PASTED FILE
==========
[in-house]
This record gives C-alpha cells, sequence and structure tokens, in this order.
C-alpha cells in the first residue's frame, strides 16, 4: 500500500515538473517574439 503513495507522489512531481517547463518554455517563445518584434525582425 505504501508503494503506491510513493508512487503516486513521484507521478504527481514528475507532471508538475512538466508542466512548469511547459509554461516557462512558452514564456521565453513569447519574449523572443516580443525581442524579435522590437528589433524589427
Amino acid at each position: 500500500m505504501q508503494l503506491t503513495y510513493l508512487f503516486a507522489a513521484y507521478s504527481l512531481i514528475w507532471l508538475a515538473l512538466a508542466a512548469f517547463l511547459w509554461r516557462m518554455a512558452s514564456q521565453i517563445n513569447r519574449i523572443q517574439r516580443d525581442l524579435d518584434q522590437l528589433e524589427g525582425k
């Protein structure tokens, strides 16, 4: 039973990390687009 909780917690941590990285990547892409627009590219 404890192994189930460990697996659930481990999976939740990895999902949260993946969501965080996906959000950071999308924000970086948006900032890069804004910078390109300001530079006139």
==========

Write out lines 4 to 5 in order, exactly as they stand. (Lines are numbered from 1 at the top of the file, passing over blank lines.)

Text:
Amino acid at each position: 500500500m505504501q508503494l503506491t503513495y510513493l508512487f503516486a507522489a513521484y507521478s504527481l512531481i514528475w507532471l508538475a515538473l512538466a508542466a512548469f517547463l511547459w509554461r516557462m518554455a512558452s514564456q521565453i517563445n513569447r519574449i523572443q517574439r516580443d525581442l524579435d518584434q522590437l528589433e524589427g525582425k
């Protein structure tokens, strides 16, 4: 039973990390687009 909780917690941590990285990547892409627009590219 404890192994189930460990697996659930481990999976939740990895999902949260993946969501965080996906959000950071999308924000970086948006900032890069804004910078390109300001530079006139």